Despite distractions, Azarenka beats Li to defend her title
Considering the cascading criticism she’d encountered after her previous win, Azarenka didn’t need the focus of the Australian Open final to be on another medical timeout.
So after defending her title with a 4-6, 6-4, 6-3 victory over the sixth-seeded Li in one of the most unusual finals ever at Melbourne Park, Azarenka understandably dropped her racket and cried tears of relief late Saturday.
She heaved as she sobbed into a towel beside the court, before regaining her composure to collect the trophy.
“It isn’t easy, that’s for sure, but I knew what I had to do,” said the 23-year-old Belarusian. “I had to stay calm. I had to stay positive. I just had to deal with the things that came onto me.”
There were a lot of those things squeezed into the two-hour, 40-minute match. Li, who was playing her second Australian Open final in three years, twisted her ankle and tumbled to the court in the second and third sets.
The second time was on the point immediately after a 10-minute delay for Australia Day fireworks - a familiar fixture in downtown Melbourne on Saturday, but not usually coinciding with a final.
Li had been sitting in her chair during the break, while Azarenka jogged and swung her racket around before leaving the court to rub some liniment into her legs to keep warm.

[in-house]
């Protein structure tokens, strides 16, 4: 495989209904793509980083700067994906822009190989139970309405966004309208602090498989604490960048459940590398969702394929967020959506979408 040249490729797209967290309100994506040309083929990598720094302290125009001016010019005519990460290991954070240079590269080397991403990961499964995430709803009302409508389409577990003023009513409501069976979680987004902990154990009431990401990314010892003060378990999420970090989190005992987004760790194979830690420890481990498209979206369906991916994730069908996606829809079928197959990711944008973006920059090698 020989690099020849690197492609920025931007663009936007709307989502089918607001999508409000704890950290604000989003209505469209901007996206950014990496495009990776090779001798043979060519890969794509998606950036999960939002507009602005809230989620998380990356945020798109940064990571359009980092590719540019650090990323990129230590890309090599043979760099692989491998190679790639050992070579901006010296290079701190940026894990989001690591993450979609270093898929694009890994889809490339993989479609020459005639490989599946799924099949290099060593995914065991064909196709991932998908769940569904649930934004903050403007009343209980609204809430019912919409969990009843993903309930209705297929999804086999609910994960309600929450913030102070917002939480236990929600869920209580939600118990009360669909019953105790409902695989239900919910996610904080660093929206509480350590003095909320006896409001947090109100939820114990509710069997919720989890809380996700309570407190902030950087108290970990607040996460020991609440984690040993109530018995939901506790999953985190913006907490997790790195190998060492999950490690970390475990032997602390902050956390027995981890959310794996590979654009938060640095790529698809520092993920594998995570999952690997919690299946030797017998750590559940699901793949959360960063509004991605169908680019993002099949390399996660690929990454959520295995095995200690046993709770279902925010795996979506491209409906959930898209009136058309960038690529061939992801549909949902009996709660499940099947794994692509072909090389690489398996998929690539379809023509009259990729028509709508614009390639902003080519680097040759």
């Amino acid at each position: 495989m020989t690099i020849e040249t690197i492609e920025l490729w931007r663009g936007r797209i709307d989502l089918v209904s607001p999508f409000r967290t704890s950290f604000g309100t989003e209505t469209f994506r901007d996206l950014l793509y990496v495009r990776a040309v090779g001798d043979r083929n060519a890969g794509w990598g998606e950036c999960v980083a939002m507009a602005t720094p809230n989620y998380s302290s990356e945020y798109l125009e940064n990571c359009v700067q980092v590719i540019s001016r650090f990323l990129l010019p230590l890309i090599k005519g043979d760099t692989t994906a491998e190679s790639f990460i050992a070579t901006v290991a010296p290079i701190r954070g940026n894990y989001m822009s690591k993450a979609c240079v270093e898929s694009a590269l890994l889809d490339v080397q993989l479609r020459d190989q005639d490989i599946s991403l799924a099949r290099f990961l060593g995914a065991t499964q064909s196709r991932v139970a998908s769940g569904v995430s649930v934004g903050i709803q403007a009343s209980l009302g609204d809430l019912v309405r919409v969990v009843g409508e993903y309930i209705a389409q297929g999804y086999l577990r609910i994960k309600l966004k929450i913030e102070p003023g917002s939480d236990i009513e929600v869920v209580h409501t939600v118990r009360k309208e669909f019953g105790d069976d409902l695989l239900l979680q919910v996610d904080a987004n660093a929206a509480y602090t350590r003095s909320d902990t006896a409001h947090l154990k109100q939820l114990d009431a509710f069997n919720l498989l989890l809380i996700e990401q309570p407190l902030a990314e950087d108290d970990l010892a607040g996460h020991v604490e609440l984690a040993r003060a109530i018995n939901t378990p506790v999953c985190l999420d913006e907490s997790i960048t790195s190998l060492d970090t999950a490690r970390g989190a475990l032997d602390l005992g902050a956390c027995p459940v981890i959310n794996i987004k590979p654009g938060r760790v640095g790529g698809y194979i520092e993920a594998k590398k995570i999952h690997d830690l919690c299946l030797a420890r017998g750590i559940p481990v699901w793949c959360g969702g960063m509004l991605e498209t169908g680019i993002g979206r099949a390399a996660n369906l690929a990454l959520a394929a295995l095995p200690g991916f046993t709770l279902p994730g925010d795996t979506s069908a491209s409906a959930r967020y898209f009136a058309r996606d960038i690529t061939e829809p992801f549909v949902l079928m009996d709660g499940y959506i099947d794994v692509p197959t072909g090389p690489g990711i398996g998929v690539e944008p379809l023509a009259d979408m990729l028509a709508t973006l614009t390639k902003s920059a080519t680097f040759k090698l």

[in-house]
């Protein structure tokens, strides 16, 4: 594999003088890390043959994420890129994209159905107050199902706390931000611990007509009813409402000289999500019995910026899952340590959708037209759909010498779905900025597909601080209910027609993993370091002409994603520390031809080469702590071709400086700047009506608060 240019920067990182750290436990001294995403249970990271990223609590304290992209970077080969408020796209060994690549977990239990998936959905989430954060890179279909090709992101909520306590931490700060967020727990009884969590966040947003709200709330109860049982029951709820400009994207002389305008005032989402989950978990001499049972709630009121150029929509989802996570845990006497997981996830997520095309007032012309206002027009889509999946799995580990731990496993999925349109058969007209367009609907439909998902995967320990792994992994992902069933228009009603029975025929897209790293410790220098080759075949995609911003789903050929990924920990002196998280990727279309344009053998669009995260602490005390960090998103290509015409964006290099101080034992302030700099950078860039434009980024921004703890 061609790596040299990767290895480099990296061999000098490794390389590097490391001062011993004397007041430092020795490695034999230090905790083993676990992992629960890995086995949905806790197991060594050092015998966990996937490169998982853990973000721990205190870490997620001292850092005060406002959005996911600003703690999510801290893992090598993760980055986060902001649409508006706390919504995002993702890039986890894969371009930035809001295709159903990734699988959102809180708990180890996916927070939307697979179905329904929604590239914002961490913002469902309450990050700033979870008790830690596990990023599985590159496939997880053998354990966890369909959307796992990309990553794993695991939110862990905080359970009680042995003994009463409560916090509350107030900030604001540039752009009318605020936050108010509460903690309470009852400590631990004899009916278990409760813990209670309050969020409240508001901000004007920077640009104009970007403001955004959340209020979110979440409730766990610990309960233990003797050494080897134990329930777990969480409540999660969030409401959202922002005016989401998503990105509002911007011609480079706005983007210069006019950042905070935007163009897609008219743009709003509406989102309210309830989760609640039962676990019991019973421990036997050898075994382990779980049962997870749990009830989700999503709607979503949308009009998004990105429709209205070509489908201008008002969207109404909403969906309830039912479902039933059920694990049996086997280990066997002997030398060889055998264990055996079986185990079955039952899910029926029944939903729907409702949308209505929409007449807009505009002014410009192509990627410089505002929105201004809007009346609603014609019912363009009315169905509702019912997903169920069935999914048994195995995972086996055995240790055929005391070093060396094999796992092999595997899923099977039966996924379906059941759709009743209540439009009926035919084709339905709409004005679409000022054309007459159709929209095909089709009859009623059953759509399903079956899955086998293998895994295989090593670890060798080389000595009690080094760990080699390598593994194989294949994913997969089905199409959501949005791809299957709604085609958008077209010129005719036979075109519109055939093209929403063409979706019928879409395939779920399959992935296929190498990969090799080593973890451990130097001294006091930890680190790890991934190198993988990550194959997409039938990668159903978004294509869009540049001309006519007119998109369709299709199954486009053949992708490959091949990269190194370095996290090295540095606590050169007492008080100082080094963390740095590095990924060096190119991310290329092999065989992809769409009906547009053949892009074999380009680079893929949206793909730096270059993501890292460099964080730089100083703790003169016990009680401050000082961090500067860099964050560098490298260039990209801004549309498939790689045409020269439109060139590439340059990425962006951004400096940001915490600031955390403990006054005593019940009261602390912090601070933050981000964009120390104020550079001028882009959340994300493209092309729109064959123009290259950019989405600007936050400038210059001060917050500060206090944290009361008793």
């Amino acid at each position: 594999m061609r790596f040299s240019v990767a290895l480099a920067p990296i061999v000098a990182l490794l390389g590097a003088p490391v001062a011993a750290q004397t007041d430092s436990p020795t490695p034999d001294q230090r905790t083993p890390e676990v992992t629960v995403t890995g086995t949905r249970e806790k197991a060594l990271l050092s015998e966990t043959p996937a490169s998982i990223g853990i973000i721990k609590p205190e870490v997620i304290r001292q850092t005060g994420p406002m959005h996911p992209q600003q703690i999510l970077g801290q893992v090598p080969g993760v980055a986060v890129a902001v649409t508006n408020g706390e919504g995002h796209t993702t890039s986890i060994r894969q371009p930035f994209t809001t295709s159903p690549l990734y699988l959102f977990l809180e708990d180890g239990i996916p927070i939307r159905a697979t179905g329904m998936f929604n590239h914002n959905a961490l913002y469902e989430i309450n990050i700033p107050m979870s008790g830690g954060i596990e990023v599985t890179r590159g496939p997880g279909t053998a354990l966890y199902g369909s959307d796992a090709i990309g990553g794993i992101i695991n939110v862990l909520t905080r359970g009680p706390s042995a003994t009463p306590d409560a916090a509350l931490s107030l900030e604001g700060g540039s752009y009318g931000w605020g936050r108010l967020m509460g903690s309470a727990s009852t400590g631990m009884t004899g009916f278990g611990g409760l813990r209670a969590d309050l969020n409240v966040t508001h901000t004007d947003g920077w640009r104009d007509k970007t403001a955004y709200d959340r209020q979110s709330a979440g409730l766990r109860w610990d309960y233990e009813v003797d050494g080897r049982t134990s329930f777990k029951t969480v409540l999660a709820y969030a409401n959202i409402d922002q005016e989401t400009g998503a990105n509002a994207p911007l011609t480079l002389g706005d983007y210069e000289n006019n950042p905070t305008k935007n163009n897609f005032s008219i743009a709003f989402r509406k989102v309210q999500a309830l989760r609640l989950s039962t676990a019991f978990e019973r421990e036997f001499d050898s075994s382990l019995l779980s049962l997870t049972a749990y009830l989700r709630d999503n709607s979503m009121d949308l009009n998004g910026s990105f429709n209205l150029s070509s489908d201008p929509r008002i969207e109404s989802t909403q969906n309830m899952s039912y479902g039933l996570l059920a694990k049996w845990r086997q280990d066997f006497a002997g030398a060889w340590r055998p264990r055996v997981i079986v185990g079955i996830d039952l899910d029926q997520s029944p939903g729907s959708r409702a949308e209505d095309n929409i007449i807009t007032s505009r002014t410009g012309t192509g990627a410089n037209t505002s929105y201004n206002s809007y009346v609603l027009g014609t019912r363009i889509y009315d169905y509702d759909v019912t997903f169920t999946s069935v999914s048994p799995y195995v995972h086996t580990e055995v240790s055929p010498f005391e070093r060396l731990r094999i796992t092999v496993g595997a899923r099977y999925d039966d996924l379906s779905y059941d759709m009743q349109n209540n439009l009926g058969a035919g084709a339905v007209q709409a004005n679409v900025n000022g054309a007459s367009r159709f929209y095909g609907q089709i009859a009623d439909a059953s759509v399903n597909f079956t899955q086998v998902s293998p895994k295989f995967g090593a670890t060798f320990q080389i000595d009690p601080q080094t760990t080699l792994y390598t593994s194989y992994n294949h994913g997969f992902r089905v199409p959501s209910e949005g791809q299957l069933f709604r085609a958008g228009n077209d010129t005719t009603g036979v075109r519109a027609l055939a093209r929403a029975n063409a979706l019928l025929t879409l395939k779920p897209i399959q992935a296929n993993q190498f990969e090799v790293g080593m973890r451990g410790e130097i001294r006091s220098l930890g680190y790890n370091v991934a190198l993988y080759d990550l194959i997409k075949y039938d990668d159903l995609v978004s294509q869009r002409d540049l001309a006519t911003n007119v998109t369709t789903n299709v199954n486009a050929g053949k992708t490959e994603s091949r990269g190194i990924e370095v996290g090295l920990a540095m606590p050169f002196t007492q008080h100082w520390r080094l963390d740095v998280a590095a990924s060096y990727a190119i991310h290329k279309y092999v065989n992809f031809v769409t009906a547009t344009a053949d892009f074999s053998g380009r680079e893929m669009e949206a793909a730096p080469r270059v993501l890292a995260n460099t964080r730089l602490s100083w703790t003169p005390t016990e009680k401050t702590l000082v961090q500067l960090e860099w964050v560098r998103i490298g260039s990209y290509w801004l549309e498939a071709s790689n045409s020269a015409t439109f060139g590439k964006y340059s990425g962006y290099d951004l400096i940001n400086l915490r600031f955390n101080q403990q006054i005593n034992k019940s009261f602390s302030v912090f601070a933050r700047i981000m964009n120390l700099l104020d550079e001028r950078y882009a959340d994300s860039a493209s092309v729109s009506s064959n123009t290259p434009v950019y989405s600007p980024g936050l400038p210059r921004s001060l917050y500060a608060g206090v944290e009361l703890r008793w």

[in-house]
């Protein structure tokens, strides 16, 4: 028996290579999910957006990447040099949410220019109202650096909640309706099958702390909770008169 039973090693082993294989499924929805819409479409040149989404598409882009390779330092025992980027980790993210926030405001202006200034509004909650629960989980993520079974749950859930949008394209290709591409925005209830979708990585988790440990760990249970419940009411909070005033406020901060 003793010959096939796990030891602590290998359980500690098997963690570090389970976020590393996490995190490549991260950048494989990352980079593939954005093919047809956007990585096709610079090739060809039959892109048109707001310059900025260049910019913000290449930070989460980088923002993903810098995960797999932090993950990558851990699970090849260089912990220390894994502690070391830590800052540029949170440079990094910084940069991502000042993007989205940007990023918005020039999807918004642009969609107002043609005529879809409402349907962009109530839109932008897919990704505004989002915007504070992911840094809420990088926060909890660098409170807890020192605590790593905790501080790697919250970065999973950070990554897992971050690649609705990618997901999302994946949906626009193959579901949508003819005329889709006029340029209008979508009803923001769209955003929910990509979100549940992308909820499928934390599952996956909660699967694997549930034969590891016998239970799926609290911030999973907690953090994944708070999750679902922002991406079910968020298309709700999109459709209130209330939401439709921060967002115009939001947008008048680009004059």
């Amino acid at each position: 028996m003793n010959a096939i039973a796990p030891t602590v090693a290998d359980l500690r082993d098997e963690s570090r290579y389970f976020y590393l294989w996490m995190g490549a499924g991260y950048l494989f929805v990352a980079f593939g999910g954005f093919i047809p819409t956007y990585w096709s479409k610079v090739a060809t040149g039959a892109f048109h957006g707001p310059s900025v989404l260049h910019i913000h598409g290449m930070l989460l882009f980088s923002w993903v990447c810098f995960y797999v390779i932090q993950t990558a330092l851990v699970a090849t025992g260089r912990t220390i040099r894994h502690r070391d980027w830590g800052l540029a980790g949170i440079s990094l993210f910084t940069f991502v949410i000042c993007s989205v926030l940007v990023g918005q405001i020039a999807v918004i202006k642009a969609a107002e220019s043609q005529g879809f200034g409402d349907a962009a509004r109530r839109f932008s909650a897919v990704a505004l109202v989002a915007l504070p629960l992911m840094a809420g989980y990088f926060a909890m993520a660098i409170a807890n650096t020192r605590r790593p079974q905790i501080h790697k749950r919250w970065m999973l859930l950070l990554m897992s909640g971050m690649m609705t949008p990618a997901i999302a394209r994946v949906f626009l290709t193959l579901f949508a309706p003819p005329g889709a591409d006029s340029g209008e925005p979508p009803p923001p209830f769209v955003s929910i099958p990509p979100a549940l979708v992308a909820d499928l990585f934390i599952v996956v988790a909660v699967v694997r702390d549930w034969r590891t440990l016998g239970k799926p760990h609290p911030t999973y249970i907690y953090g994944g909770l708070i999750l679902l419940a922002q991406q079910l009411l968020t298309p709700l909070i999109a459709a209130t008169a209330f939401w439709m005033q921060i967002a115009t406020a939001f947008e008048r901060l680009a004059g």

The 30-year-old Chinese player had tumbled to the court after twisting her left ankle and had it taped in the fifth game of the second set. Immediately after the fireworks ceased, she twisted the ankle again, fell and hit the back of her head on the court.
The 2011 French Open champion was treated immediately by a tournament doctor and assessed for a concussion in another medical timeout.
Azarenka had generated some bad PR by taking a medical timeout after wasting five match points on her own serve in her semifinal win over American teenager Sloane Stephens on Thursday.
She was accused of gamesmanship and manipulating the rules to get time to regain her composure against Stephens, but defended herself by saying she actually was having difficulty breathing because of a rib injury.
Saturday’s match contained plenty of nervy moments and tension, and 16 service breaks - nine for Li. But it also produced plenty of winners and bravery on big points.
Azarenka will retain the No. 1 ranking she’s mostly held since her first Grand Slam win in Melbourne last year.
Li moved into the top five and is heartened by a recent trend of Australian runners-up winning the French Open. She accomplished that in 2011, as did Ana Ivanovic (2008) and Maria Sharapova (2012). AP